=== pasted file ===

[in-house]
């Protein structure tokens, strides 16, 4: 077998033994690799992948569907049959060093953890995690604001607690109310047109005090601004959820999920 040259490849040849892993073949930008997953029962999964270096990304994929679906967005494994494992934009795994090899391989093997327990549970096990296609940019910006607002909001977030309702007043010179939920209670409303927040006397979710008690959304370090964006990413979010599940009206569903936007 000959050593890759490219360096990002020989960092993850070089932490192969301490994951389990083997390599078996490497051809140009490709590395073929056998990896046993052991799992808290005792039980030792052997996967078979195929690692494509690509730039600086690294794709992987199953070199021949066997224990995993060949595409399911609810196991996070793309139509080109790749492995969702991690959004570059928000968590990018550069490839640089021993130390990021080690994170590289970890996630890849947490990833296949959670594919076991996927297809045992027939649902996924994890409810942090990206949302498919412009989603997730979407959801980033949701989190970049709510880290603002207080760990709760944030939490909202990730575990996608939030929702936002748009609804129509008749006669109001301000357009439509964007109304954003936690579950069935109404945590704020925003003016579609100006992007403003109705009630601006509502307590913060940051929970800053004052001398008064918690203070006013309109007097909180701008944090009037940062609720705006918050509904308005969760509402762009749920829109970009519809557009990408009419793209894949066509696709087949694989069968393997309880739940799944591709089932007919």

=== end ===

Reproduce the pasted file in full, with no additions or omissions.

[in-house]
């Protein structure tokens, strides 16, 4: 077998033994690799992948569907049959060093953890995690604001607690109310047109005090601004959820999920 040259490849040849892993073949930008997953029962999964270096990304994929679906967005494994494992934009795994090899391989093997327990549970096990296609940019910006607002909001977030309702007043010179939920209670409303927040006397979710008690959304370090964006990413979010599940009206569903936007 000959050593890759490219360096990002020989960092993850070089932490192969301490994951389990083997390599078996490497051809140009490709590395073929056998990896046993052991799992808290005792039980030792052997996967078979195929690692494509690509730039600086690294794709992987199953070199021949066997224990995993060949595409399911609810196991996070793309139509080109790749492995969702991690959004570059928000968590990018550069490839640089021993130390990021080690994170590289970890996630890849947490990833296949959670594919076991996927297809045992027939649902996924994890409810942090990206949302498919412009989603997730979407959801980033949701989190970049709510880290603002207080760990709760944030939490909202990730575990996608939030929702936002748009609804129509008749006669109001301000357009439509964007109304954003936690579950069935109404945590704020925003003016579609100006992007403003109705009630601006509502307590913060940051929970800053004052001398008064918690203070006013309109007097909180701008944090009037940062609720705006918050509904308005969760509402762009749920829109970009519809557009990408009419793209894949066509696709087949694989069968393997309880739940799944591709089932007919």